Spark SX5-NW: $75.00

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Above: USB Charging from SX5 battery pack with optional USB adapter.

Sometimes referred to as the 'kitchen sink' model. It has a wired battery pack at the back of the headband that uses 3xAA or 3xAAA, or 26650 cell, and, with the optional battery pack the ability to use 4x18650 or 8xCR123 (you can actually shim a 18650 or 2 RCR123A cells into the headband holder as well, see Headlamp Accessories for the shim). The use of the 18650 Li-Ion batteries results in the lighest possible configuration for your power supply in terms of weight for the amp capacity you carry. Running 4x18650 in the optional battery pack results in the ability to run at 320 lumens for up to 11.5 hours (if you were using AA cells you would get 2 hours at 320 lumens and 4 hours at 180 lumens), and more than a year on low with only 140g on your head! Spark is know to be conservative relative to the other brands with official beam throw distances for spot. They rate this lamp at 100 meters, but as you'll see in the beamshot slideshow, while using a neutral white wavelength, it significantly outhrows the Princeton Tech Apex which claims to have the same distance and uses a wavelength that does not render colors naturally.

The short reflector gives a large hotspot with no rings in the spill resulting in a floody beam that has a range of at least 100m:

The 18650 battery pack also has some interesting possibilities for a frankenstein mod that would permit the user to charge their smartphone based GPS or other USB powered devices when in the backcountry.

For full specifications grab the user manual here.

* NiMh batteries weigh more than Lithium for the same amount of energy. For example, the best NiMh get up near ~90Wh/kg range of energy density, whereas Lithium can achieve ~150Wh/kg. However packaging materials can result in a larger overall weight difference. For example a GP 2700mah rechargable NiMh cell weighs 30g as opposed to an Energizer Lithium AA cell's 14.5g. When you also factor in that the NiMh self discharge rate can be as high as 20% on the first day, that 2700mAh cell becomes a 2200mAh cell as opposed to the lithium AA at approx 3000-3400 mAh (energizers yield about 3000mAh when discharged at 1amp and 3400 when discharged at .5amp). Both Lithium and NiMh have good cold weather characteristics.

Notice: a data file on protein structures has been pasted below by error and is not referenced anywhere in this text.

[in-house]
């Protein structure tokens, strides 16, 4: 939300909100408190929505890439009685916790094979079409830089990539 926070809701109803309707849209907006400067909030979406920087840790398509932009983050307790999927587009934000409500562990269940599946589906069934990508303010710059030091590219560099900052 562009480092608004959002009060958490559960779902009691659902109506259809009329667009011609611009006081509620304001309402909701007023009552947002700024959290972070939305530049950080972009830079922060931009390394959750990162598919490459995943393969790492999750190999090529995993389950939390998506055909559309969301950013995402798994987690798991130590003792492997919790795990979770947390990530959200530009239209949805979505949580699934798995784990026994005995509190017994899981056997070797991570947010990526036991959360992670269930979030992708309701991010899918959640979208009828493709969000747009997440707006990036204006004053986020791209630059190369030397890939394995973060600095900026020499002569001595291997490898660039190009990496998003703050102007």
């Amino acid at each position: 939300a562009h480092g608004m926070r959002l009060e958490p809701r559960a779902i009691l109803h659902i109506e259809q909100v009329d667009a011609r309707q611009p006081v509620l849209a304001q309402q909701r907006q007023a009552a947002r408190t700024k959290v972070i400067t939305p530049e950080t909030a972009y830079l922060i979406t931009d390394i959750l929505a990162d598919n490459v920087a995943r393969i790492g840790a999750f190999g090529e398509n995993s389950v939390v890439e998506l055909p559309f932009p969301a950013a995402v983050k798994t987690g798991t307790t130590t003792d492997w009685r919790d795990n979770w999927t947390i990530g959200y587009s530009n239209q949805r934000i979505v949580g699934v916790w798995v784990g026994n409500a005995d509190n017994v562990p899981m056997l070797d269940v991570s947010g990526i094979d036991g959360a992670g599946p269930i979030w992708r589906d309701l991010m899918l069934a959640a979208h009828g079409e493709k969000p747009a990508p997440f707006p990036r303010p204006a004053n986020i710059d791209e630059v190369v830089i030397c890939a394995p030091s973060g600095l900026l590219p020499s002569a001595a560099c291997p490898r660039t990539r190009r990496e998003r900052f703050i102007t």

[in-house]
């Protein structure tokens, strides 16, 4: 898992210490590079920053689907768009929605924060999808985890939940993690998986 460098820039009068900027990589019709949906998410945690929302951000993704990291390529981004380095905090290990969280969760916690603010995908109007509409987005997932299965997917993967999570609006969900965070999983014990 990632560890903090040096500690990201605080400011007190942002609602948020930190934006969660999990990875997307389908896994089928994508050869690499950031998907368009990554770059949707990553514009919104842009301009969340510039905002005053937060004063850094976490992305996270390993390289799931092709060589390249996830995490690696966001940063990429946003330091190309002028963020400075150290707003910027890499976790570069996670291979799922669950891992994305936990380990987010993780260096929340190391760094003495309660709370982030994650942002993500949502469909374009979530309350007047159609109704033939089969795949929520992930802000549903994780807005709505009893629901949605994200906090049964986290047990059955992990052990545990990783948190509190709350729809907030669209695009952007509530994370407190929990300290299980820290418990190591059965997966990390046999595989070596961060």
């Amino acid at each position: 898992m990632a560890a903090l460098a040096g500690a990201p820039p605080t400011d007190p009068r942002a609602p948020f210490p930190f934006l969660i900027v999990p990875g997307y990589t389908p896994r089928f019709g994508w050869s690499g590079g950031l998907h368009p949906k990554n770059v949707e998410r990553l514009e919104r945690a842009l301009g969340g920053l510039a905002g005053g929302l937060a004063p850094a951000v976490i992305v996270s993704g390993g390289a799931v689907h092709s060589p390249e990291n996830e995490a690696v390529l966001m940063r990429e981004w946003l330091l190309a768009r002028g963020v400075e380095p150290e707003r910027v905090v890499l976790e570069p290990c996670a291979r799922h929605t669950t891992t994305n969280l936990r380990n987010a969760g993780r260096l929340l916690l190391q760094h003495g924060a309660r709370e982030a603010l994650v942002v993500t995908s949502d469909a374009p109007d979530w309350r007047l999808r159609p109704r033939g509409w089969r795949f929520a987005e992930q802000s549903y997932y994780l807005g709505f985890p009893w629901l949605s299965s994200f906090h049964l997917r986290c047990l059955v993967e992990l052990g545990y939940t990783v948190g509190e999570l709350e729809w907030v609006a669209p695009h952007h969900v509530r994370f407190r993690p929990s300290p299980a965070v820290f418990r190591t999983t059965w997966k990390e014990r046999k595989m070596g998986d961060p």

Ratings for Li Ion, (The runtime specifications vary when diffirent batteries are used).
*Super: 350lm
Max: 180lm
Med2: 60lm
Med1:8lm
Low:0.5lm

In testing we got 55 min of runtime using 1 AA LiFePO4 cell on Max., and 3 hrs 50min with 3 Recyko cells. 3 LiFePO4 AA cells with 2 dummies is 84g, the 3 Recyko weigh 86g.

Best use scenario...

Evident advantages as a work light. Good for multi day backcountry trips where the light will be used nightly for everything from travel to personal ambient lighting in hut or camp. We say 'personal' because it does not have the flexibility afforded by the SD series adaptors to set it up on your camera tripod or clip to a metal surface (but you could always take along another SD52 or SD73 as well for that). The optional battery pack has interesting possibilities as a power pack for driving or charging other devices.

Now for a comparison with the closest light you may find hanging on the rack at MEC, the Princeton Tech Apex. It weighs in at 300g and gives you 200 lumens of output for 1.5hrs illuminating the track 100m in front of you. The SX5 gives the same range with a variety of battery choices, weighs in at 274g with 3 aa cells, but gives you more light at 320 lumens for 2 hours, plus it costs $10.00 less, uses one less AA cell, and does not have plastic hinges to break on you.

One criticism of these types of light concerns the cable that brings power from the external battery pack. The Princeton Tech cable connections fray and crack after about a year, and the cable itself can become entangled in some circumstances such as bushwacking. The SX5 has not been around long enough for a true longevity test on the cable, so only time will tell us how it's going to stand up in the long haul.